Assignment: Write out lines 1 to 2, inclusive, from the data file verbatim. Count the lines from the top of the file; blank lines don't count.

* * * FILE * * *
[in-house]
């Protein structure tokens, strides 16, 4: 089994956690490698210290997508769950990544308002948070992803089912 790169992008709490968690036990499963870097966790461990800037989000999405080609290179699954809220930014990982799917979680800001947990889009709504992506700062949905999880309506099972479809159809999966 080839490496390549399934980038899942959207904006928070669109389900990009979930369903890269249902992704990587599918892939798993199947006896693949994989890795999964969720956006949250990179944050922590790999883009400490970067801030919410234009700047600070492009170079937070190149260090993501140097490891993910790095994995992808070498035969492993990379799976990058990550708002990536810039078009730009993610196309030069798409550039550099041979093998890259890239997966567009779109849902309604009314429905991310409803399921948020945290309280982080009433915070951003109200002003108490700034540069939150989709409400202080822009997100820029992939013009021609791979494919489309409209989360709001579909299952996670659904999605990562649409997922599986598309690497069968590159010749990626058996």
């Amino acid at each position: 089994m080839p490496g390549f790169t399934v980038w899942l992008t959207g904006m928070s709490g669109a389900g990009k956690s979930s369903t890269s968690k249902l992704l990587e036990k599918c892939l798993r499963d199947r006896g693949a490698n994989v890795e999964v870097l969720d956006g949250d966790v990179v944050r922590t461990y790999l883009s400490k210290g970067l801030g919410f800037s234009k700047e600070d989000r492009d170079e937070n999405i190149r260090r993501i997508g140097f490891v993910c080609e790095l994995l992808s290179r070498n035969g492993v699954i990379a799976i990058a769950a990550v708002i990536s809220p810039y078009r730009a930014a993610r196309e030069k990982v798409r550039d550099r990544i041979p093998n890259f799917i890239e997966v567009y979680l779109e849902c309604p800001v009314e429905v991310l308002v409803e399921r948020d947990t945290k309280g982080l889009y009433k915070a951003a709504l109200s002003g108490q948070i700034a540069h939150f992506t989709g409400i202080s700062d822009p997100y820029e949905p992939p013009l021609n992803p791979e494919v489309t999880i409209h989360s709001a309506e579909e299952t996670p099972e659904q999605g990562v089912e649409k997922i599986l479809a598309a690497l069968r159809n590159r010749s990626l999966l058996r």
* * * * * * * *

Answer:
[in-house]
């Protein structure tokens, strides 16, 4: 089994956690490698210290997508769950990544308002948070992803089912 790169992008709490968690036990499963870097966790461990800037989000999405080609290179699954809220930014990982799917979680800001947990889009709504992506700062949905999880309506099972479809159809999966 080839490496390549399934980038899942959207904006928070669109389900990009979930369903890269249902992704990587599918892939798993199947006896693949994989890795999964969720956006949250990179944050922590790999883009400490970067801030919410234009700047600070492009170079937070190149260090993501140097490891993910790095994995992808070498035969492993990379799976990058990550708002990536810039078009730009993610196309030069798409550039550099041979093998890259890239997966567009779109849902309604009314429905991310409803399921948020945290309280982080009433915070951003109200002003108490700034540069939150989709409400202080822009997100820029992939013009021609791979494919489309409209989360709001579909299952996670659904999605990562649409997922599986598309690497069968590159010749990626058996």